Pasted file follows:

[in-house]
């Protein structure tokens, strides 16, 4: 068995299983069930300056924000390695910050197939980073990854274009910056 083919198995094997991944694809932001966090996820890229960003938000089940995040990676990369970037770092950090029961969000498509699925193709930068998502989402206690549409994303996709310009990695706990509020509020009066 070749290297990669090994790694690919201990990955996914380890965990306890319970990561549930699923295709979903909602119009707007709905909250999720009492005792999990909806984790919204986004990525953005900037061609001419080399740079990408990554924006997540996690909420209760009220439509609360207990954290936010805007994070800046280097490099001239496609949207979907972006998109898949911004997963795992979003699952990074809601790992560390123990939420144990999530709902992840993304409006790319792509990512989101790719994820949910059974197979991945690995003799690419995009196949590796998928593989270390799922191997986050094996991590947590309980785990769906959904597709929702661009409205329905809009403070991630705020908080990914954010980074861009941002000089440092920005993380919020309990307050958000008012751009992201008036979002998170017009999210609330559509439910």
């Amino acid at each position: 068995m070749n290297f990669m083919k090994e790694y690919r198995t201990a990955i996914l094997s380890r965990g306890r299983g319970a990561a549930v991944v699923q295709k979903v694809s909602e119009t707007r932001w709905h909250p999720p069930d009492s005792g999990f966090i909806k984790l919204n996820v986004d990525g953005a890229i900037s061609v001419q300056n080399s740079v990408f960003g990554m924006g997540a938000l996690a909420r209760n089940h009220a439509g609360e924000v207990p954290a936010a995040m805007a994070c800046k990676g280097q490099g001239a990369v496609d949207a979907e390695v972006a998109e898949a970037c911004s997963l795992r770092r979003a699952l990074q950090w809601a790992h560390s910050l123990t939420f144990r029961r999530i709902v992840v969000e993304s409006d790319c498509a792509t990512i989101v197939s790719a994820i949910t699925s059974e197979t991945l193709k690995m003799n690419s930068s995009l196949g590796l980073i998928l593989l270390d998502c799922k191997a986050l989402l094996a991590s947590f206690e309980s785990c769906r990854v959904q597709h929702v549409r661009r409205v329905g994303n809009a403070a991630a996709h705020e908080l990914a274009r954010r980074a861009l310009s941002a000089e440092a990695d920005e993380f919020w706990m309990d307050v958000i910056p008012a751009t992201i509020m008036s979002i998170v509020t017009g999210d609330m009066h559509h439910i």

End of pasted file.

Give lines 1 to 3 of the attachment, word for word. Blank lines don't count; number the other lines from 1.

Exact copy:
[in-house]
């Protein structure tokens, strides 16, 4: 068995299983069930300056924000390695910050197939980073990854274009910056 083919198995094997991944694809932001966090996820890229960003938000089940995040990676990369970037770092950090029961969000498509699925193709930068998502989402206690549409994303996709310009990695706990509020509020009066 070749290297990669090994790694690919201990990955996914380890965990306890319970990561549930699923295709979903909602119009707007709905909250999720009492005792999990909806984790919204986004990525953005900037061609001419080399740079990408990554924006997540996690909420209760009220439509609360207990954290936010805007994070800046280097490099001239496609949207979907972006998109898949911004997963795992979003699952990074809601790992560390123990939420144990999530709902992840993304409006790319792509990512989101790719994820949910059974197979991945690995003799690419995009196949590796998928593989270390799922191997986050094996991590947590309980785990769906959904597709929702661009409205329905809009403070991630705020908080990914954010980074861009941002000089440092920005993380919020309990307050958000008012751009992201008036979002998170017009999210609330559509439910």
């Amino acid at each position: 068995m070749n290297f990669m083919k090994e790694y690919r198995t201990a990955i996914l094997s380890r965990g306890r299983g319970a990561a549930v991944v699923q295709k979903v694809s909602e119009t707007r932001w709905h909250p999720p069930d009492s005792g999990f966090i909806k984790l919204n996820v986004d990525g953005a890229i900037s061609v001419q300056n080399s740079v990408f960003g990554m924006g997540a938000l996690a909420r209760n089940h009220a439509g609360e924000v207990p954290a936010a995040m805007a994070c800046k990676g280097q490099g001239a990369v496609d949207a979907e390695v972006a998109e898949a970037c911004s997963l795992r770092r979003a699952l990074q950090w809601a790992h560390s910050l123990t939420f144990r029961r999530i709902v992840v969000e993304s409006d790319c498509a792509t990512i989101v197939s790719a994820i949910t699925s059974e197979t991945l193709k690995m003799n690419s930068s995009l196949g590796l980073i998928l593989l270390d998502c799922k191997a986050l989402l094996a991590s947590f206690e309980s785990c769906r990854v959904q597709h929702v549409r661009r409205v329905g994303n809009a403070a991630a996709h705020e908080l990914a274009r954010r980074a861009l310009s941002a000089e440092a990695d920005e993380f919020w706990m309990d307050v958000i910056p008012a751009t992201i509020m008036s979002i998170v509020t017009g999210d609330m009066h559509h439910i």